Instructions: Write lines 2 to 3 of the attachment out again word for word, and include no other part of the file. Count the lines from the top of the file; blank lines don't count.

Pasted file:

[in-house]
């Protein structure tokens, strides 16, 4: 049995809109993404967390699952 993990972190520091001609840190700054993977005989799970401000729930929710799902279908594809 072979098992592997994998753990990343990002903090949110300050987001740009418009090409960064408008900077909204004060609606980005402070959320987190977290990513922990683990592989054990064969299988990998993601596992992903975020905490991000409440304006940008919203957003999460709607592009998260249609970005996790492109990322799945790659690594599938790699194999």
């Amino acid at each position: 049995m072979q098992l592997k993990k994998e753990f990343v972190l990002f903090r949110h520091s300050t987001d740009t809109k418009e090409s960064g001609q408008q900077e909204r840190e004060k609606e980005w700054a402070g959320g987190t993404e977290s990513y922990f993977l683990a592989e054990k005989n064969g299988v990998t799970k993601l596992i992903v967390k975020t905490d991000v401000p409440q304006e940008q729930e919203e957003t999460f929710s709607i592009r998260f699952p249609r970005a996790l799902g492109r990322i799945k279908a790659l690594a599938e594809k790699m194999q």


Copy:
């Protein structure tokens, strides 16, 4: 049995809109993404967390699952 993990972190520091001609840190700054993977005989799970401000729930929710799902279908594809 072979098992592997994998753990990343990002903090949110300050987001740009418009090409960064408008900077909204004060609606980005402070959320987190977290990513922990683990592989054990064969299988990998993601596992992903975020905490991000409440304006940008919203957003999460709607592009998260249609970005996790492109990322799945790659690594599938790699194999």
């Amino acid at each position: 049995m072979q098992l592997k993990k994998e753990f990343v972190l990002f903090r949110h520091s300050t987001d740009t809109k418009e090409s960064g001609q408008q900077e909204r840190e004060k609606e980005w700054a402070g959320g987190t993404e977290s990513y922990f993977l683990a592989e054990k005989n064969g299988v990998t799970k993601l596992i992903v967390k975020t905490d991000v401000p409440q304006e940008q729930e919203e957003t999460f929710s709607i592009r998260f699952p249609r970005a996790l799902g492109r990322i799945k279908a790659l690594a599938e594809k790699m194999q």